Ethiopia has become famous all over the world not only as the homeland of coffee, but also for its cultivation, processing and consumption, and has differentiated itself from other producing countries.
Many coffee lovers agree that Ethiopian coffee is the best coffee in the world. Whether it is right or wrong, Ethiopia's place in coffee history is undeniable. It is widely known that Arabica coffee originates from Ethiopia. Coffee beans was not brought to the country by the colonists as it was in other growing countries. The origin of Arabica varieties grown all over the world today is the naturally grown coffee tree in Ethiopian forests. Besides, the genetic diversity observed in Ethiopia is much greater than in other regions. The reason for this is that farmers do aquaculture with traditional methods (without using chemicals or drugs).
Ethiopian coffees are best known for their complexity with a pungent, winey quality and a distinct wildness in their acidity.
Global Production Ranking
Annual Average Production
* In 60 kg
Sidamo | Harrar
Yirgacheffe | Djimma
Lekempti | Wallega
- HEIRLOOM -
November - December
The name "Heirloom" is often used to name Ethiopian varieties. The processing method and region determine the profile of the coffee as well as the varietal differences. If we are general; It can be said that naturally processed coffees have fruity and chocolate tones, contain winey notes and have a syrupy body. We can say that washed coffees are lighter and more acidic.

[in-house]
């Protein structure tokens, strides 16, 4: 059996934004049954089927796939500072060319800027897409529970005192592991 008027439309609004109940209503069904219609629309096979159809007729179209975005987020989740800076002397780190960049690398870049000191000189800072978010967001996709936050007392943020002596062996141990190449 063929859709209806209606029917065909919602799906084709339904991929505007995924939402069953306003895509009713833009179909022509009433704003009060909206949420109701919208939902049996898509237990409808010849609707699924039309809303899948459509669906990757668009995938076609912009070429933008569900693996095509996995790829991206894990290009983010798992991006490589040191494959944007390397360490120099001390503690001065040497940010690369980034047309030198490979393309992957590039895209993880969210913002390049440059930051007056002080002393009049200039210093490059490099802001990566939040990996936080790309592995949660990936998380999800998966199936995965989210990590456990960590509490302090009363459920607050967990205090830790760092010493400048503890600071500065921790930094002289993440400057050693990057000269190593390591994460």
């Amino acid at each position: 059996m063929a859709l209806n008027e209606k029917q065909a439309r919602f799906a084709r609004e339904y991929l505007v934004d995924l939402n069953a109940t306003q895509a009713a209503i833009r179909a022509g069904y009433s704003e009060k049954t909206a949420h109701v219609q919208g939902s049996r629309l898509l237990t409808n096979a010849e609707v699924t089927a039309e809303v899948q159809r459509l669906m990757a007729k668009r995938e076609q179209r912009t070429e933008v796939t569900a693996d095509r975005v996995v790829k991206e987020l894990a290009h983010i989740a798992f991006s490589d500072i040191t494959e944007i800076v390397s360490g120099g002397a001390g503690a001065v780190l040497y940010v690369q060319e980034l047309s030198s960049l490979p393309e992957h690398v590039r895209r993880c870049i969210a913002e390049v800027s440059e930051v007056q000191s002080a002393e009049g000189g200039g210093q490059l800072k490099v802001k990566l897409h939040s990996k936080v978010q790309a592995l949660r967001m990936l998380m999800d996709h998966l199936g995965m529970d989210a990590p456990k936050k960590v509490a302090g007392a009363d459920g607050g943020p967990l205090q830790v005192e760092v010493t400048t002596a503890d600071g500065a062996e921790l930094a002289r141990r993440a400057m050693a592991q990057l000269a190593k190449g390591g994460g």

Ethiopian coffees, which are dominated by floral and fruity aromas, generally have a balanced body.
Although the majority of coffee producers in Ethiopia are small-scale farmers, there are also large farms that employ seasonal workers. Small farmers take their crops to washing stations, while large farms do the picking and processing on-farm. Coffee farmers make 6 million bags of coffee in a year.
The ancient coffee tradition and Ethiopian coffee ceremony still continue in Ethiopia. Coffee consumption, which is an important part of social and cultural life, is quite common in society. Unlike other African countries, Ethiopians consume 50% of the coffee produced by themselves.
Ethiopian coffees are generally grown between 1500 and 2700 meters. We can say that the soil structure is clayey and volcanic.
About 15 million people are coffee growers in Ethiopia and coffee is the primary source of income for 25% of the population. Coffee accounts for 30% of the country's export revenues.